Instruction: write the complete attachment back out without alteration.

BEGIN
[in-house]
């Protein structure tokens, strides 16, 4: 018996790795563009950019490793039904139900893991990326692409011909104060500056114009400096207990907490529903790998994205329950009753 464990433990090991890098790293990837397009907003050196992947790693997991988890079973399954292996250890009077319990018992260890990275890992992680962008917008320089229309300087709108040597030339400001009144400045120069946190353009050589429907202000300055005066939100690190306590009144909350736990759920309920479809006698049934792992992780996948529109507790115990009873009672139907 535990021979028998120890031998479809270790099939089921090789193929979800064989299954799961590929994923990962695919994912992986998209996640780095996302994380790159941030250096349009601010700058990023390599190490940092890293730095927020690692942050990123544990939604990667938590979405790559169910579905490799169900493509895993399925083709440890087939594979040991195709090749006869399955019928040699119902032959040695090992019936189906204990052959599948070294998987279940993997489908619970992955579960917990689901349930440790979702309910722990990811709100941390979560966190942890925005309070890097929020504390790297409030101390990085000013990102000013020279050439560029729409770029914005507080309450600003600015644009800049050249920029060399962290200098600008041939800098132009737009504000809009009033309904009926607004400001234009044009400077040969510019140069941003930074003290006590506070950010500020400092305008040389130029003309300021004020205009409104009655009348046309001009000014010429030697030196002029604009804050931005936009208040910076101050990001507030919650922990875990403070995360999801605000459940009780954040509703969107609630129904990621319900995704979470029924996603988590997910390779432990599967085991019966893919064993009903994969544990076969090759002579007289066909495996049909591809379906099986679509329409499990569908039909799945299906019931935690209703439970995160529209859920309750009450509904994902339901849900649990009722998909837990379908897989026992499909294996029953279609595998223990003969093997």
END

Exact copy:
[in-house]
């Protein structure tokens, strides 16, 4: 018996790795563009950019490793039904139900893991990326692409011909104060500056114009400096207990907490529903790998994205329950009753 464990433990090991890098790293990837397009907003050196992947790693997991988890079973399954292996250890009077319990018992260890990275890992992680962008917008320089229309300087709108040597030339400001009144400045120069946190353009050589429907202000300055005066939100690190306590009144909350736990759920309920479809006698049934792992992780996948529109507790115990009873009672139907 535990021979028998120890031998479809270790099939089921090789193929979800064989299954799961590929994923990962695919994912992986998209996640780095996302994380790159941030250096349009601010700058990023390599190490940092890293730095927020690692942050990123544990939604990667938590979405790559169910579905490799169900493509895993399925083709440890087939594979040991195709090749006869399955019928040699119902032959040695090992019936189906204990052959599948070294998987279940993997489908619970992955579960917990689901349930440790979702309910722990990811709100941390979560966190942890925005309070890097929020504390790297409030101390990085000013990102000013020279050439560029729409770029914005507080309450600003600015644009800049050249920029060399962290200098600008041939800098132009737009504000809009009033309904009926607004400001234009044009400077040969510019140069941003930074003290006590506070950010500020400092305008040389130029003309300021004020205009409104009655009348046309001009000014010429030697030196002029604009804050931005936009208040910076101050990001507030919650922990875990403070995360999801605000459940009780954040509703969107609630129904990621319900995704979470029924996603988590997910390779432990599967085991019966893919064993009903994969544990076969090759002579007289066909495996049909591809379906099986679509329409499990569908039909799945299906019931935690209703439970995160529209859920309750009450509904994902339901849900649990009722998909837990379908897989026992499909294996029953279609595998223990003969093997």